Subject: RE: RE: Blazers Drafting Habits
From: AYoungSabonis.com
Date: Oct 18, 2012
To: Sean Highkin

I have to agree with you about Pritch. Like a lot of us, I felt like the Blazers were actually one of the most infuriating teams to watch come draft day and I felt like a lot of the straight-up draft choices were, as you said, head scratchers. I think the feeling for many Portland fans was that Pritchard was a draft day wizard, but that’s certainly not my opinion. In the last two drafts as GM for the Trail Blazers he took Victor Claver (four picks later was Taj Gibson), Dante Cunningham, Patty Mills, and Jerryd Bayliss (although he picked up Nic Batum).

I suppose the thing I’m wondering about Olshey’s strategy is twofold. He’s obviously going to keep Claver and Freeland stateside, but Claver may end up in the D-League. Typically Portland has had foreign prospects stashed and we never get to see them (Hi Petteri!) here in the northwest. I personally hope this strategy ends. Second, the issue Portland ended up with in the middle part of the decade was a revolving door of wing players that all needed more minutes, or at least wanted them (Hi Rudy! Hi Travis!)

I feel like the Blazers don’t need to physically gather prospects and sit them on the bench and leave it to poor Terry Stotts to find minutes and roles for them. I’d rather see the Blazers gather picks and prospects and cash them in for a high pick or one valuable player you know you can put in a set position and give minutes to.

Looking forward, we’re looking at Olshey drafting front-line players barring some awful year from Wesley Matthews and/or Nic Batum, right?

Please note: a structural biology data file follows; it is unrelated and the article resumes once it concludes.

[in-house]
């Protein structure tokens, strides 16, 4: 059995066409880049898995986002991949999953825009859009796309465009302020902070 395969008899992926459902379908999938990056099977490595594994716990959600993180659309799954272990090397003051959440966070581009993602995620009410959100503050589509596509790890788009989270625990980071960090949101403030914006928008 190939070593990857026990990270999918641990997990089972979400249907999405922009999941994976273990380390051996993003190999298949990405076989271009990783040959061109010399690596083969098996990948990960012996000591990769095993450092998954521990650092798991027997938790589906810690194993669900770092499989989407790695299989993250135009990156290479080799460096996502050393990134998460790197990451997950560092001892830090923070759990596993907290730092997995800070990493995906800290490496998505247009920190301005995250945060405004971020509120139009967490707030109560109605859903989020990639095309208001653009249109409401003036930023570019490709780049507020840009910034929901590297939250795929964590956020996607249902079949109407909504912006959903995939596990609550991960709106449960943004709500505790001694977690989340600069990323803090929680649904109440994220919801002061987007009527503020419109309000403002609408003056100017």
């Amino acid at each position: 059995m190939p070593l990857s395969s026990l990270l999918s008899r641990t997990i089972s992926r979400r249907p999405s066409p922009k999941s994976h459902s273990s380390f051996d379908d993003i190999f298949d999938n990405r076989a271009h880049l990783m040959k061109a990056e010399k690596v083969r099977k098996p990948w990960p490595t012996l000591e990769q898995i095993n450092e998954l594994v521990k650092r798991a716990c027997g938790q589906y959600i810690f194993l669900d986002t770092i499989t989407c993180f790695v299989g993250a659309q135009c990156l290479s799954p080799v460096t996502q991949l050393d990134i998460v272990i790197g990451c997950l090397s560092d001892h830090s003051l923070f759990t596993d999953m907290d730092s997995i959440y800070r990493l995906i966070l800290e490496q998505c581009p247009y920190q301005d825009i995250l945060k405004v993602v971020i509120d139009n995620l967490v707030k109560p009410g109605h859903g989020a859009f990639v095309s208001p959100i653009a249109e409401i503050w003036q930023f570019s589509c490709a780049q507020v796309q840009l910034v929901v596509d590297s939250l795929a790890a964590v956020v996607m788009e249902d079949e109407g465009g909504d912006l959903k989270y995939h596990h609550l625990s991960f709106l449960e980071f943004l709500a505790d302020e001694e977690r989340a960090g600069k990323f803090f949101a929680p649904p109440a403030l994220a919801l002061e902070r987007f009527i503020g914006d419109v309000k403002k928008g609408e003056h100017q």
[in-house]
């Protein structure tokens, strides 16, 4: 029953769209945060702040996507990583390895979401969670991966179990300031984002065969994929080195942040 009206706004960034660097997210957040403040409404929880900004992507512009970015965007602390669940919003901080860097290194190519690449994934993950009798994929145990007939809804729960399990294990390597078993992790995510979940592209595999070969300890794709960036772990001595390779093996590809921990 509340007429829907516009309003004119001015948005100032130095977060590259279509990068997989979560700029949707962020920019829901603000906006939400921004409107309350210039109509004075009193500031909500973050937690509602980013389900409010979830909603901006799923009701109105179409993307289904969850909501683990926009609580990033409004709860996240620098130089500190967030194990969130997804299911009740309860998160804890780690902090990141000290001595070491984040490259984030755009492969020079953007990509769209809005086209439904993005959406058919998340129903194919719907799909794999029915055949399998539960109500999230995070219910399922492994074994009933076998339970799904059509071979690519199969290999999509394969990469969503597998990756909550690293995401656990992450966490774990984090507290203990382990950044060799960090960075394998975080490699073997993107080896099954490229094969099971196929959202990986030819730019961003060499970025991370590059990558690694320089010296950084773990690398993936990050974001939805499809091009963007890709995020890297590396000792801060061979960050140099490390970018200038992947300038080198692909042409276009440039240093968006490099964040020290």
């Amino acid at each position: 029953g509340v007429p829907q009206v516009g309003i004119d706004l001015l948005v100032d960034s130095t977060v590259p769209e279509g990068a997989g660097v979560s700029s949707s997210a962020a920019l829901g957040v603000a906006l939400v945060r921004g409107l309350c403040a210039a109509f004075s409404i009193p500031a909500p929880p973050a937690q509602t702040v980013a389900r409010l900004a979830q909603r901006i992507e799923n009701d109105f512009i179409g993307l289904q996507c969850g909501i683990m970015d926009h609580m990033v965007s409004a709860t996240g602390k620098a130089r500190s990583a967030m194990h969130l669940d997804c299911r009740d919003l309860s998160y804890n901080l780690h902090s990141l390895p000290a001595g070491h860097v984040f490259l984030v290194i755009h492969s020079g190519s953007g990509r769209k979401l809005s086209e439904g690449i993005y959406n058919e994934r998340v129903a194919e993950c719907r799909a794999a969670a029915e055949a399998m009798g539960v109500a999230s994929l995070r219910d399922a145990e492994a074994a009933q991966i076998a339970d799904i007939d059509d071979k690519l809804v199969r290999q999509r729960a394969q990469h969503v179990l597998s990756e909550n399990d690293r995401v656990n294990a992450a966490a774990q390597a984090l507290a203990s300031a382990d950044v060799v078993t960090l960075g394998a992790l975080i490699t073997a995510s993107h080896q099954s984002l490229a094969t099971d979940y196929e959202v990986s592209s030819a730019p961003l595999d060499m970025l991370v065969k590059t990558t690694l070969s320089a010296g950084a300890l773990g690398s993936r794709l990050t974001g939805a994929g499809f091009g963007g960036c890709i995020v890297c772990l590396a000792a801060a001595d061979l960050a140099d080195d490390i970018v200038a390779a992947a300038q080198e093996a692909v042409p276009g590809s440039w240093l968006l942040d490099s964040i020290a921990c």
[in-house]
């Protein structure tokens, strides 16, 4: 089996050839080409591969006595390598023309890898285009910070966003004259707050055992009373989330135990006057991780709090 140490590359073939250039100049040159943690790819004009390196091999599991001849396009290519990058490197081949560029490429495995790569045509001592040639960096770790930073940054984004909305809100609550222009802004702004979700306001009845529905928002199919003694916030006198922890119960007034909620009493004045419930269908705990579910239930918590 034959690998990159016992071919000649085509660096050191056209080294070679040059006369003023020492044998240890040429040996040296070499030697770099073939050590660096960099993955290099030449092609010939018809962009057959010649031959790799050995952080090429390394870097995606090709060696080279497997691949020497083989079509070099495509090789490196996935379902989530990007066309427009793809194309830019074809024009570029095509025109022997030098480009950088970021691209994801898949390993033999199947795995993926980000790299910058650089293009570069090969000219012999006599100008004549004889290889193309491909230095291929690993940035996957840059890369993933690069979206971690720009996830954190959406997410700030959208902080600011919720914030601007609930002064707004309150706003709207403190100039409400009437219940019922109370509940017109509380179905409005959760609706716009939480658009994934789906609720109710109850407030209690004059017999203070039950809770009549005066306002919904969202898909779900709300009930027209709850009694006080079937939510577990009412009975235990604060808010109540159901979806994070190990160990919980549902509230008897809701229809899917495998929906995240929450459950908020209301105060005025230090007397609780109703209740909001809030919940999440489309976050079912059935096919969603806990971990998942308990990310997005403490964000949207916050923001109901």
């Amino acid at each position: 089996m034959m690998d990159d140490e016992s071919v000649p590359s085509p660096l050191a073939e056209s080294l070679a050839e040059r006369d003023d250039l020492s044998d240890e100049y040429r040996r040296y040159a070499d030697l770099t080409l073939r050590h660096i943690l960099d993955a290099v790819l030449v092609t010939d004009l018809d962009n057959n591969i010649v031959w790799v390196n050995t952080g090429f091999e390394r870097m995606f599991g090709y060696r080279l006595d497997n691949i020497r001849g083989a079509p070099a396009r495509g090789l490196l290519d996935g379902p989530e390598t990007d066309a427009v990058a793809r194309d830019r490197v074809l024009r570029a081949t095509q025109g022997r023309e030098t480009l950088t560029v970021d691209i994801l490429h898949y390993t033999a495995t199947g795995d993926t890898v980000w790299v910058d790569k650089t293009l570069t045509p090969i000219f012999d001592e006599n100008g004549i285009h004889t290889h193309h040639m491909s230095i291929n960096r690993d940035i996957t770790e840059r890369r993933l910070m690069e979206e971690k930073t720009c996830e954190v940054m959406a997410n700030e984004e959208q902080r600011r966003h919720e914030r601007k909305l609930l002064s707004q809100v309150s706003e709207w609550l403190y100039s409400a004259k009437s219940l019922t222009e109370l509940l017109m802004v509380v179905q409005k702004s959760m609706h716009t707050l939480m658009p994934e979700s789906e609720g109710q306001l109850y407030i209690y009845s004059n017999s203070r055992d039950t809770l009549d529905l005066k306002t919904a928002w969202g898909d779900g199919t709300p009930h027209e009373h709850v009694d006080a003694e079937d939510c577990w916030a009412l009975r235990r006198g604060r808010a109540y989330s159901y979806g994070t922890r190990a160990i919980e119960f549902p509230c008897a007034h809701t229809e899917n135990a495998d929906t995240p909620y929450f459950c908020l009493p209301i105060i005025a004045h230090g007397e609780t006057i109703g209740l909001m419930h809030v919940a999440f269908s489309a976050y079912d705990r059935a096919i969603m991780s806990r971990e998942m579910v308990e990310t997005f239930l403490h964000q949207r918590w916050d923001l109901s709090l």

Subject: RE: RE: RE: Blazers Drafting Habits
From: Sean Highkin
Date: Oct 21, 2012
To: AYoungSabonis.com

I think that’s Olshey’s game plan. The more assets you have, the easier it is to get in the mix if an impact player comes available on the trade market. That’s not to say they won’t be looking to use their picks, though, especially considering how bad they’ll be the next couple of years. In order to be a title contender, you need a superstar, and there are two ways to get one: By being the Lakers and magically falling into one via an incredibly lopsided trade, and through the draft. The Blazers aren’t going to get the player who propels them to contention by trading assets. If they get their Anthony Davis/Kyrie Irving/Blake Griffin, it will be by being terrible in the near term and contending for the top spot in the draft lottery. The extra assets and picks they accumulate will be used to add proven talent once to augment a Damian Lillard/Shabazz Muhammad core.

Dane Carbaugh

Editor of aYoungSabonis.com. Playbook Breakdowns on BlazersEdge. Newsdesk writer for SB Nation NBA. Follow me at @DaneCarbaugh